Skip to comments.Bob Dylan Hawks Women's Panties for Victoria's Secret
Posted on 03/30/2004 6:10:03 PM PST by O.C. - Old Cracker
FORT COLLINS - Colorado State University students got to hear the serious side of selling frilly things.
Grace Nichols, president and chief executive officer of Victoria's Secret Stores since 1991, detailed the business of the famous lingerie retailer Wednesday as the keynote speaker for the school's Business Day.
"Behind the glamour, the supermodels and the public face, there is a business structure supporting all that," she said.
The brand's story begins 22 years ago, when Les Wexner wandered into a European-style lingerie boutique on a trip to San Francisco. Wexner, chairman and CEO of Limited Brands Inc., saw the potential to develop the concept into a large national chain, Nichols said. Soon after, Limited paid $1 million for the company.
Today, as the largest of Limited's brands, Victoria's Secret operates 920 U.S. stores and generated $3.5 billion in sales in 2002, including about $1 billion from online and catalog sales.
The picture was quite different in 1986, when Nichols joined the company as vice president and general merchandise manager.
"There were 100 stores, $100 million in sales, and the stores didn't make any money," she said.
Heavy discounting was common, she said, with the average bra selling at $12.
That began to change in 1993 with the first national advertising campaign, which included TV commercials and print ads. Since then, the company has grown to command a much bigger chunk of the $12 billion U.S. lingerie market.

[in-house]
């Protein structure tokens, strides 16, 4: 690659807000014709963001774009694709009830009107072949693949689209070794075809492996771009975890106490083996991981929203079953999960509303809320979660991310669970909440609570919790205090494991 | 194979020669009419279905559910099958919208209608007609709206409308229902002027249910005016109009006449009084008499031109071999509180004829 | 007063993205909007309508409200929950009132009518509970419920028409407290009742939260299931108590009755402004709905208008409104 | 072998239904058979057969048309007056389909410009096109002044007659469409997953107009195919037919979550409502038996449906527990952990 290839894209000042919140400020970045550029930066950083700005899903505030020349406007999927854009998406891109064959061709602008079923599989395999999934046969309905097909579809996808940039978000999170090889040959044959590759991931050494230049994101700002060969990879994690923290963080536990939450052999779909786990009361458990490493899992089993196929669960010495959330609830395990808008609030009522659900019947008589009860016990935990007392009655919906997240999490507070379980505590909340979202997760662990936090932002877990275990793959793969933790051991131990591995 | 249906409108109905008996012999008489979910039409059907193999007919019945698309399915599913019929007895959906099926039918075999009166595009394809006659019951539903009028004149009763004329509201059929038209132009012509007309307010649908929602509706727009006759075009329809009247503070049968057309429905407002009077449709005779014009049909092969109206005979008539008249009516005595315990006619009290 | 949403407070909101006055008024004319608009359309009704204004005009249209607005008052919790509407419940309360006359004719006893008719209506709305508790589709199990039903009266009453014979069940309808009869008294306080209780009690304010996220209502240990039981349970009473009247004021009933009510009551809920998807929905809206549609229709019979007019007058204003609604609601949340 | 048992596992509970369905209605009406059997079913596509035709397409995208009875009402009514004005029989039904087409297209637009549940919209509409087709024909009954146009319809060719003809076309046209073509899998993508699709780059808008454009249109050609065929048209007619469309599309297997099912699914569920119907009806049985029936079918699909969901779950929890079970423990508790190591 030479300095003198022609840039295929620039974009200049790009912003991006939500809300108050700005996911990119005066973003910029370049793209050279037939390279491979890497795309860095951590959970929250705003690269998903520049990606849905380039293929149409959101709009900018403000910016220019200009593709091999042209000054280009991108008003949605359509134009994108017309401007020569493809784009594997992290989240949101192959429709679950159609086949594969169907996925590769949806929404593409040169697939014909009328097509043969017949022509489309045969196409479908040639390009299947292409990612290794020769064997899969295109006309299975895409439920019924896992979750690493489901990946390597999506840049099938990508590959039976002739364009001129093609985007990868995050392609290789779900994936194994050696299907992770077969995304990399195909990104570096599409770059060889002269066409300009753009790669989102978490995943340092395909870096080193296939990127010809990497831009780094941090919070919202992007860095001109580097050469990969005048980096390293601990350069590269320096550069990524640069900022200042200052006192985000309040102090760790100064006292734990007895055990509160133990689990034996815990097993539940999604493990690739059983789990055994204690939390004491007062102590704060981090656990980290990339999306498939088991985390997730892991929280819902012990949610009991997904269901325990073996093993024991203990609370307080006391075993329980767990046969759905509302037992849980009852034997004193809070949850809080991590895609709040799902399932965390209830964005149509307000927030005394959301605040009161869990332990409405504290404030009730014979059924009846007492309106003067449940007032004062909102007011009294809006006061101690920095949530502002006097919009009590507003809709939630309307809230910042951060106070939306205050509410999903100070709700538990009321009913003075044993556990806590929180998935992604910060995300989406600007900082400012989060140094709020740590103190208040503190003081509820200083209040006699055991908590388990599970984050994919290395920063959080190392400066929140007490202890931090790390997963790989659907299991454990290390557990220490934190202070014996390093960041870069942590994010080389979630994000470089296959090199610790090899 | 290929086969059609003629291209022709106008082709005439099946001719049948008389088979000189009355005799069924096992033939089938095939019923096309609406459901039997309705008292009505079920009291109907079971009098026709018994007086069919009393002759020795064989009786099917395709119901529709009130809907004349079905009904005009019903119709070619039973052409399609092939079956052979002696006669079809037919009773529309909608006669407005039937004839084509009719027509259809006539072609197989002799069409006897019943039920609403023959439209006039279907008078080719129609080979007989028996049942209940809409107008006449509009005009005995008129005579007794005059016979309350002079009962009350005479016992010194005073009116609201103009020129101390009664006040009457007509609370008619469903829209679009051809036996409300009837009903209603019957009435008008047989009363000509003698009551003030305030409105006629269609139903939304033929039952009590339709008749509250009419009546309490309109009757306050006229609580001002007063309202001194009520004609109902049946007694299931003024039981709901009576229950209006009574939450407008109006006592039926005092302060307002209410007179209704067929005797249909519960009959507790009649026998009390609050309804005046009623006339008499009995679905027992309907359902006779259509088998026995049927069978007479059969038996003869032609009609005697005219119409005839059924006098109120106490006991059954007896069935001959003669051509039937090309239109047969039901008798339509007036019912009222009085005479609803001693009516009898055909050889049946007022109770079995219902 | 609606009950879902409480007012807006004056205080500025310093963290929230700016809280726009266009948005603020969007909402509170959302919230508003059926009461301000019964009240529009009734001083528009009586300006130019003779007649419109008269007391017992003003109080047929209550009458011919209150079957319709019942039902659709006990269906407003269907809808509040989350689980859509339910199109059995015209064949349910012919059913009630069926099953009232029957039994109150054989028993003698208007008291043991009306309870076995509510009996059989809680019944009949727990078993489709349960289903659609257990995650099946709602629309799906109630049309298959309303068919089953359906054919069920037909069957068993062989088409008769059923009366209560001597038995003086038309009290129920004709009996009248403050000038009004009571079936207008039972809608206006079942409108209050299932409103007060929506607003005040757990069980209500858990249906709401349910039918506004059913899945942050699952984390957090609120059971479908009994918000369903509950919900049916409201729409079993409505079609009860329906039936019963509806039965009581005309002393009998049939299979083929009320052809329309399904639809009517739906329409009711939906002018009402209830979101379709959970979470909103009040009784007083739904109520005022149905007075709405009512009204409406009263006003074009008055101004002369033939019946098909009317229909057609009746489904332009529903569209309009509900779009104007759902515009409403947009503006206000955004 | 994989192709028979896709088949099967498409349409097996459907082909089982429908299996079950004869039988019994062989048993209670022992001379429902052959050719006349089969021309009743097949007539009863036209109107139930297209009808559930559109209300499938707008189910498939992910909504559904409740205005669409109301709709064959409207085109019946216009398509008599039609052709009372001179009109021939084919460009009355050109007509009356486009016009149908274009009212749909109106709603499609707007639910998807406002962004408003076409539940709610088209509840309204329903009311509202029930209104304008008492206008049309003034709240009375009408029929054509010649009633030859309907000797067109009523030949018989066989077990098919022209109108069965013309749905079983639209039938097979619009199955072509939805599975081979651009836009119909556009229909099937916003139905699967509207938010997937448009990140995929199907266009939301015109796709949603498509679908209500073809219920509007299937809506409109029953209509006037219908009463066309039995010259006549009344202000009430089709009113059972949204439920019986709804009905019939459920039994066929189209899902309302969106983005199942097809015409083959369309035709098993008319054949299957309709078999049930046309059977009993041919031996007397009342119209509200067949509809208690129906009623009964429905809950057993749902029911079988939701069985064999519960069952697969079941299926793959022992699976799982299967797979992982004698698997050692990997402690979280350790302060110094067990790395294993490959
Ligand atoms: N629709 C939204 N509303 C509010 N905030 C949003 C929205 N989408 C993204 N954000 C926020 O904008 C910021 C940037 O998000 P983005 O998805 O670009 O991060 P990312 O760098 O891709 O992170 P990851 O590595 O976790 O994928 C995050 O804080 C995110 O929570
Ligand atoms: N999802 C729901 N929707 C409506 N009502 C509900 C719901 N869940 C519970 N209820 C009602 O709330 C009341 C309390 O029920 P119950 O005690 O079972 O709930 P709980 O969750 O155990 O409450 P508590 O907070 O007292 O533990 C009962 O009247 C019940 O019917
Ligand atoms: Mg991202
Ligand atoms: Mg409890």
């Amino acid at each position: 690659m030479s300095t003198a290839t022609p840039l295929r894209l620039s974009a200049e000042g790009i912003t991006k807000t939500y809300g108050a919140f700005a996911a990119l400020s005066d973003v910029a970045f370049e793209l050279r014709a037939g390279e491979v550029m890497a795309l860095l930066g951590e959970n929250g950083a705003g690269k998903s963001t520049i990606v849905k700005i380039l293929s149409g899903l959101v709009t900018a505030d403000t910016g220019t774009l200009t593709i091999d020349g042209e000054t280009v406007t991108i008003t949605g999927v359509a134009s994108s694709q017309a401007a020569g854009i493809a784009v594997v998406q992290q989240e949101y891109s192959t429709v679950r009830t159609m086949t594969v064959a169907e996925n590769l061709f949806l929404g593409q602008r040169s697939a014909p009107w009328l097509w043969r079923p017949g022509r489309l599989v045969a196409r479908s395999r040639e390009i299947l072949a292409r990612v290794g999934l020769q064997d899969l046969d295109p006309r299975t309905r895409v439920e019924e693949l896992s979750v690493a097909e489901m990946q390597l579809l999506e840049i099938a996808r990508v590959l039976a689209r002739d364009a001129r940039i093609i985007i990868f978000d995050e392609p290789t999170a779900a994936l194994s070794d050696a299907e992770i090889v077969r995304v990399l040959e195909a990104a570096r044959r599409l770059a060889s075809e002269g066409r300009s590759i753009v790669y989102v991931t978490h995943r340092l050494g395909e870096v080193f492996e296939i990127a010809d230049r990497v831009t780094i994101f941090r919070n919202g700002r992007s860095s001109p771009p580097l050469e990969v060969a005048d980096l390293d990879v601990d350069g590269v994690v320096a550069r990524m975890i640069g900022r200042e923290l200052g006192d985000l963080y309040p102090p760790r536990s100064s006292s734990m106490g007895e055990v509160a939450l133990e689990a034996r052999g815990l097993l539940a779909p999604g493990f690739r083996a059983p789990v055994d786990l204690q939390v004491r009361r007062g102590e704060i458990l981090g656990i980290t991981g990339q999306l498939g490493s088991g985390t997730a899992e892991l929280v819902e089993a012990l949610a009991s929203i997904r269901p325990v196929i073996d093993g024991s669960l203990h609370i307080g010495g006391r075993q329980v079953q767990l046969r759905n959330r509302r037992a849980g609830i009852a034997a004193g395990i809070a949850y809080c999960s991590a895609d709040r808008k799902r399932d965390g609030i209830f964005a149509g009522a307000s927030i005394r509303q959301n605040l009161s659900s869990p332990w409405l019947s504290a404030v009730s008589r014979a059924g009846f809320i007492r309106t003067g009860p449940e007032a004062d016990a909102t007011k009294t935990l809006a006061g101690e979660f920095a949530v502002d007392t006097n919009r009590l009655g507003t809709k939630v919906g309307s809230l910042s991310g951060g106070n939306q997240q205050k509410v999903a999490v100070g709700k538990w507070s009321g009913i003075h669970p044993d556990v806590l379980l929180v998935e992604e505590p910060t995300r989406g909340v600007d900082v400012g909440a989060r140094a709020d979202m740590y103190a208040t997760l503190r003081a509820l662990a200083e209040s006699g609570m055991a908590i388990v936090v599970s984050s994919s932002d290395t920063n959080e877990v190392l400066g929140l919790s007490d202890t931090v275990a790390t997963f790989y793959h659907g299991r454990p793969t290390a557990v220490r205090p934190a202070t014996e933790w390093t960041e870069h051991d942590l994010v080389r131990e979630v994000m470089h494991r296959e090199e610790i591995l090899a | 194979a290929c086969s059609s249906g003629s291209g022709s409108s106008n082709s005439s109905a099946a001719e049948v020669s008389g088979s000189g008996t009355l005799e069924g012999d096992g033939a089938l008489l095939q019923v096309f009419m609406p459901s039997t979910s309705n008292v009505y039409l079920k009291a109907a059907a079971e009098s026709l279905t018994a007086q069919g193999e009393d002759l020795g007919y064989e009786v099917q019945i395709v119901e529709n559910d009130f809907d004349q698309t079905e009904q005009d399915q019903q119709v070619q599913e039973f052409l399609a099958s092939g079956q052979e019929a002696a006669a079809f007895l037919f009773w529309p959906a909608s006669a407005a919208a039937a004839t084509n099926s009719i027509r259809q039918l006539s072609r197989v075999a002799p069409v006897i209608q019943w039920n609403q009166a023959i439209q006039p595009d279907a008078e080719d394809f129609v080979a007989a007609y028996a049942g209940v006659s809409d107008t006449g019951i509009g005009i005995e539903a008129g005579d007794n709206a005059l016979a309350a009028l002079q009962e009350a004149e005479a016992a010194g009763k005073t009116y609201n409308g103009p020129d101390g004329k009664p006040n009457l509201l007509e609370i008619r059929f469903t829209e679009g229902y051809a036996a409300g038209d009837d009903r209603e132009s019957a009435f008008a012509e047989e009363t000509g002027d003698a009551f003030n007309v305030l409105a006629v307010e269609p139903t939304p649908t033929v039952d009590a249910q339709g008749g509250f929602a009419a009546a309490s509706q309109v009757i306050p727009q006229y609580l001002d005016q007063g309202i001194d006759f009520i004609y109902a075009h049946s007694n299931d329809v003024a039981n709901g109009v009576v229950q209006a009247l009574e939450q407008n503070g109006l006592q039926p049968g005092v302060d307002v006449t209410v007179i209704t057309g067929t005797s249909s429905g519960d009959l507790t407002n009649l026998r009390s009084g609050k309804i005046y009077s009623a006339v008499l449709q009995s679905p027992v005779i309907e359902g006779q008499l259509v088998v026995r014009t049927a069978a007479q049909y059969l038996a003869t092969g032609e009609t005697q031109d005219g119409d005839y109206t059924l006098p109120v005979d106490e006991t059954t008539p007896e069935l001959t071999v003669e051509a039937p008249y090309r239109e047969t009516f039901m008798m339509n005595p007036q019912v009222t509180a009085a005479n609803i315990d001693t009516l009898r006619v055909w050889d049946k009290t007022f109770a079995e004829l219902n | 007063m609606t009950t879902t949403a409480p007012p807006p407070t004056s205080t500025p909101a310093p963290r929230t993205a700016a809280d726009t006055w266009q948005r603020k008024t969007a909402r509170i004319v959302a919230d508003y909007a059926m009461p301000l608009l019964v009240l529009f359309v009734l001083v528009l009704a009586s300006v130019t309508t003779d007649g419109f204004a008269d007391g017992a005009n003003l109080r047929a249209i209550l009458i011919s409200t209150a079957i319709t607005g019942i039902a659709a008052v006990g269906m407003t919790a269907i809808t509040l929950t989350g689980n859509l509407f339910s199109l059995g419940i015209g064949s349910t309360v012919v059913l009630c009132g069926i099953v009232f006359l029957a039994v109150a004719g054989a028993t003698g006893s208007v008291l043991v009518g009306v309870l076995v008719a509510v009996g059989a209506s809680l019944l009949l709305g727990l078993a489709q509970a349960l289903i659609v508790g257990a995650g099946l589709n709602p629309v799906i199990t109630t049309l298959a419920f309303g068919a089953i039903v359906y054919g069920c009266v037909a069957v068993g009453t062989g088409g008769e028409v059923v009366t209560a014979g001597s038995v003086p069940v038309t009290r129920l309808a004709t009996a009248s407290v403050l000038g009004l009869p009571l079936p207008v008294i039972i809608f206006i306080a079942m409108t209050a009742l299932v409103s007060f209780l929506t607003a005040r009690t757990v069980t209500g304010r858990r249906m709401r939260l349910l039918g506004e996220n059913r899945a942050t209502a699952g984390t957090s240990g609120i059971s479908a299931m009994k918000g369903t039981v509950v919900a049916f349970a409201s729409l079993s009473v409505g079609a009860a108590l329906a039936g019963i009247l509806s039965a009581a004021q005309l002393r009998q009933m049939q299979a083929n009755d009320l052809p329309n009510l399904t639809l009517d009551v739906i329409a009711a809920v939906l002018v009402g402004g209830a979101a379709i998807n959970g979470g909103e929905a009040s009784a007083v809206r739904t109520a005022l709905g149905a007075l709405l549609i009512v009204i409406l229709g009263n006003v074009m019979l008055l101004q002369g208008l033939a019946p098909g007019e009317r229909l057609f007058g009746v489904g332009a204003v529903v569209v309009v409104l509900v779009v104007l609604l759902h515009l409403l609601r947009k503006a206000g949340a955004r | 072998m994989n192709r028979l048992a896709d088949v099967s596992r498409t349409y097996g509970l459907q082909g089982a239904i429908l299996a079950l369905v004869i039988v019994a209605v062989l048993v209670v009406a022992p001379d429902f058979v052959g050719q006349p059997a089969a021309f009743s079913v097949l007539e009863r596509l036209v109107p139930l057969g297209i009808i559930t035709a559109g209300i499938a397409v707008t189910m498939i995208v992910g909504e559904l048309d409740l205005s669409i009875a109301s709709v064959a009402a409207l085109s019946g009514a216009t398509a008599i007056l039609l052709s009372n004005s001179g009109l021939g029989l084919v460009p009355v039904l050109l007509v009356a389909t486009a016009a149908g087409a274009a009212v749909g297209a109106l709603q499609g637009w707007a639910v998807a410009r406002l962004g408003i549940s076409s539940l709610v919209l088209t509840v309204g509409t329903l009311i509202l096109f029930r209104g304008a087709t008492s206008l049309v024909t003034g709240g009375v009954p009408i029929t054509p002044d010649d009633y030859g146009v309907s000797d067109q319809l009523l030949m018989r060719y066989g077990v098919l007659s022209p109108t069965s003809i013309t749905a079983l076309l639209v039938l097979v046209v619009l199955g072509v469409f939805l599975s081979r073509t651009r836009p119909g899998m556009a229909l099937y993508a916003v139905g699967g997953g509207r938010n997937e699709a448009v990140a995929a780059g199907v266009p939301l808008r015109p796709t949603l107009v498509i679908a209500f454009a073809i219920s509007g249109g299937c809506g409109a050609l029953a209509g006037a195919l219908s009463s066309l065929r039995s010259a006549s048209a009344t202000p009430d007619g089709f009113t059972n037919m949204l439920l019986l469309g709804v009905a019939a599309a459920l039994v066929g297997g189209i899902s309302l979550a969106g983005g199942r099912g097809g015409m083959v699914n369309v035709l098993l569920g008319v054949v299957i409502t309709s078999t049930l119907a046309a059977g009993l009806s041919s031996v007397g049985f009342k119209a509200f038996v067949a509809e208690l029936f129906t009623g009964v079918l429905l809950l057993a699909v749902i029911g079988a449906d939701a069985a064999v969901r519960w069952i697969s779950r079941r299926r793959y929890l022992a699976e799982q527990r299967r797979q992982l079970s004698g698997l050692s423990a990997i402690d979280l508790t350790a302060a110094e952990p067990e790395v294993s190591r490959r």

Nichols showed the audience a clip of commercials, as well as a reel from all the free news and talk-show coverage of the company's world-famous fashion show.
The combination of advertising and public relations campaigns around the fashion shows spurred rapid growth in the 1990s, she said, and also allowed the company to stop heavy discounting.
Today, the average bra in Victoria's Secret sells for between $35 and $50, she said, and sales happen only twice a year, in January and June, to clear out seasonal items.
According to the company's annual report, filed with the U.S. Securities and Exchange Commission, Victoria's Secret saw sales at stores open more than a year climb by 6 percent in 2002.
The company expects to see bigger jumps in the coming years, as it works on increasing the size of its stores in existing markets, Nichols said. More stores, which now average about 5,000 square feet or so, will take on the look of the 21,000-square- foot flagship Manhattan store.
In markets where the renovation and expansion have been done and customers have more to choose from, she said, sales have jumped by almost 50 percent.
Victoria's Secret expects future growth to come from its continued focus on core items - bras and panties - as well as its sub-brands, including its best- selling "Body by Victoria" line, which brings in $500 million in annual sales.
This year, the company launched a new sub-brand, called Pink! and aimed at 18- to 24-year-old women, slightly younger than the company's typical customers.
And Victoria's Secret plans another ad blitz beginning this month. The latest commercials will feature not only a song but a guest appearance by music legend Bob Dylan.
"We asked him to be in the commercials and he said yes, he would gladly go off to Venice with the supermodels," she said.
Lounge around in big bras red....
Footnote: this is the first time a poster has used the word "blonde" in successive posts to different threads.
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